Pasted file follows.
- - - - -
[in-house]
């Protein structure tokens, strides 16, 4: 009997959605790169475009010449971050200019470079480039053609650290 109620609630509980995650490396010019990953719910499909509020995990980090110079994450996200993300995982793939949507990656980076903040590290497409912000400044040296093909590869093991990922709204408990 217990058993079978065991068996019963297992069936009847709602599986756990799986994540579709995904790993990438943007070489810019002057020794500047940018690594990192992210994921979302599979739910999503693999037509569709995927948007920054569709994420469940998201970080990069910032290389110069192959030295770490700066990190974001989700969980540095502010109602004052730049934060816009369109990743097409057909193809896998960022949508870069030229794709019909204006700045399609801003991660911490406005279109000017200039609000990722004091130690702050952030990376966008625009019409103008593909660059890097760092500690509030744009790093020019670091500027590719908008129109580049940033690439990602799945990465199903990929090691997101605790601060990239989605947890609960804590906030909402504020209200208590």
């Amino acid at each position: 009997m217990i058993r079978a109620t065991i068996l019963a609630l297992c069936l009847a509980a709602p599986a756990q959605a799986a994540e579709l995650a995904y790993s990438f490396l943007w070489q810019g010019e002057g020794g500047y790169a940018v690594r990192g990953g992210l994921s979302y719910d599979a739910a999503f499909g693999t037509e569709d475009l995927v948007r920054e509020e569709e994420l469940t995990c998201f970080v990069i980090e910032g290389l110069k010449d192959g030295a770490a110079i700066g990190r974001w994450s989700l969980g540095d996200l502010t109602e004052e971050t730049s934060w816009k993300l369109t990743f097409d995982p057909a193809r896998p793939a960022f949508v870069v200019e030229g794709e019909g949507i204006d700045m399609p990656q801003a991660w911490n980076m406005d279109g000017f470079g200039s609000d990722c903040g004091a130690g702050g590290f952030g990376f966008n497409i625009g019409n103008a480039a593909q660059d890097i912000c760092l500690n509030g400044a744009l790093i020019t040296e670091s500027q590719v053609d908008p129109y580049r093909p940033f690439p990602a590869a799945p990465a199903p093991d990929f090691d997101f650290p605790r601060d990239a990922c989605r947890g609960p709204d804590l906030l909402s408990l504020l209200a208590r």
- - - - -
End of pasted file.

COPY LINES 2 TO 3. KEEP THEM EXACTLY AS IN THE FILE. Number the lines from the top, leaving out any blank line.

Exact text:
């Protein structure tokens, strides 16, 4: 009997959605790169475009010449971050200019470079480039053609650290 109620609630509980995650490396010019990953719910499909509020995990980090110079994450996200993300995982793939949507990656980076903040590290497409912000400044040296093909590869093991990922709204408990 217990058993079978065991068996019963297992069936009847709602599986756990799986994540579709995904790993990438943007070489810019002057020794500047940018690594990192992210994921979302599979739910999503693999037509569709995927948007920054569709994420469940998201970080990069910032290389110069192959030295770490700066990190974001989700969980540095502010109602004052730049934060816009369109990743097409057909193809896998960022949508870069030229794709019909204006700045399609801003991660911490406005279109000017200039609000990722004091130690702050952030990376966008625009019409103008593909660059890097760092500690509030744009790093020019670091500027590719908008129109580049940033690439990602799945990465199903990929090691997101605790601060990239989605947890609960804590906030909402504020209200208590």
């Amino acid at each position: 009997m217990i058993r079978a109620t065991i068996l019963a609630l297992c069936l009847a509980a709602p599986a756990q959605a799986a994540e579709l995650a995904y790993s990438f490396l943007w070489q810019g010019e002057g020794g500047y790169a940018v690594r990192g990953g992210l994921s979302y719910d599979a739910a999503f499909g693999t037509e569709d475009l995927v948007r920054e509020e569709e994420l469940t995990c998201f970080v990069i980090e910032g290389l110069k010449d192959g030295a770490a110079i700066g990190r974001w994450s989700l969980g540095d996200l502010t109602e004052e971050t730049s934060w816009k993300l369109t990743f097409d995982p057909a193809r896998p793939a960022f949508v870069v200019e030229g794709e019909g949507i204006d700045m399609p990656q801003a991660w911490n980076m406005d279109g000017f470079g200039s609000d990722c903040g004091a130690g702050g590290f952030g990376f966008n497409i625009g019409n103008a480039a593909q660059d890097i912000c760092l500690n509030g400044a744009l790093i020019t040296e670091s500027q590719v053609d908008p129109y580049r093909p940033f690439p990602a590869a799945p990465a199903p093991d990929f090691d997101f650290p605790r601060d990239a990922c989605r947890g609960p709204d804590l906030l909402s408990l504020l209200a208590r």